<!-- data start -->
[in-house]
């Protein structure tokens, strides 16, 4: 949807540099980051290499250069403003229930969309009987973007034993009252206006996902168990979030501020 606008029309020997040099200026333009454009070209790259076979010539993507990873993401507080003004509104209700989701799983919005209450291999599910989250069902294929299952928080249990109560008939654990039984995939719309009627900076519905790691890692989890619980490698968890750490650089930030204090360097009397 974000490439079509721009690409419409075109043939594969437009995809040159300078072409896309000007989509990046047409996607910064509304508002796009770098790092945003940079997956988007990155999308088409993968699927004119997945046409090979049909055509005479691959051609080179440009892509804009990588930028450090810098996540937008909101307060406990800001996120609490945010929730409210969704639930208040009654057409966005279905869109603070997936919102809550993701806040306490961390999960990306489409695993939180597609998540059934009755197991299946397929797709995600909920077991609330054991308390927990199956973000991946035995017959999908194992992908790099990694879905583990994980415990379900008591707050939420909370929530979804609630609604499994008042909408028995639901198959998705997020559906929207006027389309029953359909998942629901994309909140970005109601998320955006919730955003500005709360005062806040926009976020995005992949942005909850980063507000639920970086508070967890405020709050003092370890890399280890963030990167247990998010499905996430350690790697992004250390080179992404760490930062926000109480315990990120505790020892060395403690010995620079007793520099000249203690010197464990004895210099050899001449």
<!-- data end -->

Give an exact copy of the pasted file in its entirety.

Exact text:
[in-house]
């Protein structure tokens, strides 16, 4: 949807540099980051290499250069403003229930969309009987973007034993009252206006996902168990979030501020 606008029309020997040099200026333009454009070209790259076979010539993507990873993401507080003004509104209700989701799983919005209450291999599910989250069902294929299952928080249990109560008939654990039984995939719309009627900076519905790691890692989890619980490698968890750490650089930030204090360097009397 974000490439079509721009690409419409075109043939594969437009995809040159300078072409896309000007989509990046047409996607910064509304508002796009770098790092945003940079997956988007990155999308088409993968699927004119997945046409090979049909055509005479691959051609080179440009892509804009990588930028450090810098996540937008909101307060406990800001996120609490945010929730409210969704639930208040009654057409966005279905869109603070997936919102809550993701806040306490961390999960990306489409695993939180597609998540059934009755197991299946397929797709995600909920077991609330054991308390927990199956973000991946035995017959999908194992992908790099990694879905583990994980415990379900008591707050939420909370929530979804609630609604499994008042909408028995639901198959998705997020559906929207006027389309029953359909998942629901994309909140970005109601998320955006919730955003500005709360005062806040926009976020995005992949942005909850980063507000639920970086508070967890405020709050003092370890890399280890963030990167247990998010499905996430350690790697992004250390080179992404760490930062926000109480315990990120505790020892060395403690010995620079007793520099000249203690010197464990004895210099050899001449």